New York, NY – 2017 is a year full of firsts. Some of these firsts are better than others, I will leave you to be the judge of this. Well, here is another first, Boy Scouts of America has changed its all boy policy and has decided to start admitting girls.

On October 11, 2017, the Boy Scouts of America announced that young girls would be allowed to join historically boy’s club and that older girls would be eligible to earn the rank of Eagle Scout. This decision came after “years of receiving requests from families and girls,” according to a Boy Scouts spokesperson.

Is the United States ready for such a drastic move?

Based on recent statistics, 57% of Americans disagree with the decision to allow girls to join the Boy Scouts, and 37% drastically oppose the move. Only 36% approve of Boy Scouts of America new change.

Interestingly, many women and men view the decision similarly with 58% of men and 56% of women opposing the decision to allow girls to join the Boy Scouts. Even Girl Scouts USA, responded to the announcement by glorifying the benefits of “the single-gender environment” and has no plans from deviating from its female empowerment mantra.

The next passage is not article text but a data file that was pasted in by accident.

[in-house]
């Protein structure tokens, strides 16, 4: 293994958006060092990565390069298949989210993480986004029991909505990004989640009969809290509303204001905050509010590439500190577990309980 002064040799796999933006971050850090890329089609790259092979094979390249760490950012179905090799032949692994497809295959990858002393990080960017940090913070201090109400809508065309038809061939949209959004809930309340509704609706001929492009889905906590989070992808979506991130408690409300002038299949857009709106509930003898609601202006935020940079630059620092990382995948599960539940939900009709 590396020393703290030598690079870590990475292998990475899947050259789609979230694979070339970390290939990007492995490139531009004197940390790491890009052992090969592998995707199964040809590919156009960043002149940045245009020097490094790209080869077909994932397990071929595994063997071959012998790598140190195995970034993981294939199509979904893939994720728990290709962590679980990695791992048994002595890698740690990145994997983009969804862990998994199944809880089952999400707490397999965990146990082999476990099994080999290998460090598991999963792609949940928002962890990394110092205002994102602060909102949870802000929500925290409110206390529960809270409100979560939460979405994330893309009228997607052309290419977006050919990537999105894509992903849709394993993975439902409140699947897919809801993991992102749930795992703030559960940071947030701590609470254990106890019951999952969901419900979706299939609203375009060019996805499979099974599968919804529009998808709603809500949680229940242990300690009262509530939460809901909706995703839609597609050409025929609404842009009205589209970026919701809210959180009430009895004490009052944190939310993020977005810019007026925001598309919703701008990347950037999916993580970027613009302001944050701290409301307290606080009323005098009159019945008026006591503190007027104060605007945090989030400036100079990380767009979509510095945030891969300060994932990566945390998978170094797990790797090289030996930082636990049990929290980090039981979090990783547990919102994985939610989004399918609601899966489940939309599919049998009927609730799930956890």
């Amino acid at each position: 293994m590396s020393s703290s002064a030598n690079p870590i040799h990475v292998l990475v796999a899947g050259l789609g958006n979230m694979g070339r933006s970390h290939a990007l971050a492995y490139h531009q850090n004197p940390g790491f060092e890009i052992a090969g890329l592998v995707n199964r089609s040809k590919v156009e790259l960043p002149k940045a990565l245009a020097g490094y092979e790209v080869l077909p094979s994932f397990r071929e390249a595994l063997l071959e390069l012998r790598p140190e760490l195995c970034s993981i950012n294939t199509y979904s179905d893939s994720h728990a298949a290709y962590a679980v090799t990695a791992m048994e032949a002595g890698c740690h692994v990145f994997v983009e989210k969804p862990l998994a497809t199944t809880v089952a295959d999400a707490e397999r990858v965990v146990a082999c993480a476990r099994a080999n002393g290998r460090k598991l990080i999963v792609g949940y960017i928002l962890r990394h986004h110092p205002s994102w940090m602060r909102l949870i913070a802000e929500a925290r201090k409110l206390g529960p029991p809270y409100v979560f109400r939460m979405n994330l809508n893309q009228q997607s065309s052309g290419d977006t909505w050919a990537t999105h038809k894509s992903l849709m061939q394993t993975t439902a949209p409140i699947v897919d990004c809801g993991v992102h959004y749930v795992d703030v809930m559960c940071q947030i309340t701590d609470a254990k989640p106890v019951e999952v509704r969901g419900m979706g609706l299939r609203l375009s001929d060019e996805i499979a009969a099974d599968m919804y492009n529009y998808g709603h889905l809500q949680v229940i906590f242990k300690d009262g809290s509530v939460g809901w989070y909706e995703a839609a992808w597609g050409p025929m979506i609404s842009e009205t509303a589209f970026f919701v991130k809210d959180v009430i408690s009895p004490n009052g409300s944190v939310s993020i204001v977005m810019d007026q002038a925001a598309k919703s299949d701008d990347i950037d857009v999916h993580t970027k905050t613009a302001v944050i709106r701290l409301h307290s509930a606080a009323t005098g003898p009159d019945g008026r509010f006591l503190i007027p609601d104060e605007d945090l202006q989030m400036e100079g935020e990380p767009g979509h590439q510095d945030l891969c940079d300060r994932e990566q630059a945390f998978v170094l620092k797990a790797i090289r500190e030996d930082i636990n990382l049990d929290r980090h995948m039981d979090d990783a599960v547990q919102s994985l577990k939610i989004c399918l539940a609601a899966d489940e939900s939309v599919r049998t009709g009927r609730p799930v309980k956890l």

Clearly, there are mixed reviews but nevertheless, many are happy. One is 9-year-old Elena Lynch from New Jersey who explained, “I mean, like, just because I’m a girl doesn’t mean I don’t like Cub Scouts.” Another young woman was 12-year-old Ella Jacobs from California, “When I’m older, I’m going to grow up and be around guys. In school, I’m around guys. So what’s the difference?”

Elena and Ella are not alone. For years young girls have been turned away from the Boy Scouts. Back in 1991, Margot Goldstein, from Florida was a young third-grader. That year she joins the Boy Scouts but was eventually kicked out in an official decree when she wanted to attend a sleep-away camp. Later she and her family sued the Boy Scouts for gender discrimination. Even back then Boy Scouts was actively fighting several other legal battles to change the Boy Scouts organization. In the end, the judge denied their requests of an injunction to force the Boy Scouts to accept girls too.

No matter your gender, race, or age, everyone is affected by the change. Sometimes the change may take much longer than one hopes for, but change will always come eventually. Until that day of perfect equality, it is necessary to take a stand for what is important and what one believes is equal.

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